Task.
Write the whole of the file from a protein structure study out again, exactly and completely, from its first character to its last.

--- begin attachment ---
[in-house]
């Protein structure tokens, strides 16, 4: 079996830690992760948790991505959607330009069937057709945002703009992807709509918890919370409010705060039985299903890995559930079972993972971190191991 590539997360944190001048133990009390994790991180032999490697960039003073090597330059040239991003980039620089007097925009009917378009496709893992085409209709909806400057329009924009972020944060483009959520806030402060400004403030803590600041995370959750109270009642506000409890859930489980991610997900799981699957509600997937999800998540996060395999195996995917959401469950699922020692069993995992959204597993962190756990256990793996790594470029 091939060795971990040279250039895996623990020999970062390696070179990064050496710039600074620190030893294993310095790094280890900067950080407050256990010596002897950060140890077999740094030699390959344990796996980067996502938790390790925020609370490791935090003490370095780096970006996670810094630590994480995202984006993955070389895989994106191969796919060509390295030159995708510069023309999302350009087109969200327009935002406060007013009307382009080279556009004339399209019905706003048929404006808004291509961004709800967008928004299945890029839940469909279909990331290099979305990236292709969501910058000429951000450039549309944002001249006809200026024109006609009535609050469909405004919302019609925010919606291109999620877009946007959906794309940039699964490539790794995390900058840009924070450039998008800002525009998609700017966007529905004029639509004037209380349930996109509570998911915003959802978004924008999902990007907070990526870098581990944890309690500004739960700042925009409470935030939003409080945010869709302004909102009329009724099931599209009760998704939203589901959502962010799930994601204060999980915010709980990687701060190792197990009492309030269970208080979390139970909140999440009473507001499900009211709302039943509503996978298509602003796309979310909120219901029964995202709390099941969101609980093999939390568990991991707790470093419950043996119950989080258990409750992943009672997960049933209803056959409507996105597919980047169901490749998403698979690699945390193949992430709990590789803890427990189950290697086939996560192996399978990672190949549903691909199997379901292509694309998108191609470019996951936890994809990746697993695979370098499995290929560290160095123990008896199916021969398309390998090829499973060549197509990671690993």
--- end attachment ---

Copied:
[in-house]
């Protein structure tokens, strides 16, 4: 079996830690992760948790991505959607330009069937057709945002703009992807709509918890919370409010705060039985299903890995559930079972993972971190191991 590539997360944190001048133990009390994790991180032999490697960039003073090597330059040239991003980039620089007097925009009917378009496709893992085409209709909806400057329009924009972020944060483009959520806030402060400004403030803590600041995370959750109270009642506000409890859930489980991610997900799981699957509600997937999800998540996060395999195996995917959401469950699922020692069993995992959204597993962190756990256990793996790594470029 091939060795971990040279250039895996623990020999970062390696070179990064050496710039600074620190030893294993310095790094280890900067950080407050256990010596002897950060140890077999740094030699390959344990796996980067996502938790390790925020609370490791935090003490370095780096970006996670810094630590994480995202984006993955070389895989994106191969796919060509390295030159995708510069023309999302350009087109969200327009935002406060007013009307382009080279556009004339399209019905706003048929404006808004291509961004709800967008928004299945890029839940469909279909990331290099979305990236292709969501910058000429951000450039549309944002001249006809200026024109006609009535609050469909405004919302019609925010919606291109999620877009946007959906794309940039699964490539790794995390900058840009924070450039998008800002525009998609700017966007529905004029639509004037209380349930996109509570998911915003959802978004924008999902990007907070990526870098581990944890309690500004739960700042925009409470935030939003409080945010869709302004909102009329009724099931599209009760998704939203589901959502962010799930994601204060999980915010709980990687701060190792197990009492309030269970208080979390139970909140999440009473507001499900009211709302039943509503996978298509602003796309979310909120219901029964995202709390099941969101609980093999939390568990991991707790470093419950043996119950989080258990409750992943009672997960049933209803056959409507996105597919980047169901490749998403698979690699945390193949992430709990590789803890427990189950290697086939996560192996399978990672190949549903691909199997379901292509694309998108191609470019996951936890994809990746697993695979370098499995290929560290160095123990008896199916021969398309390998090829499973060549197509990671690993």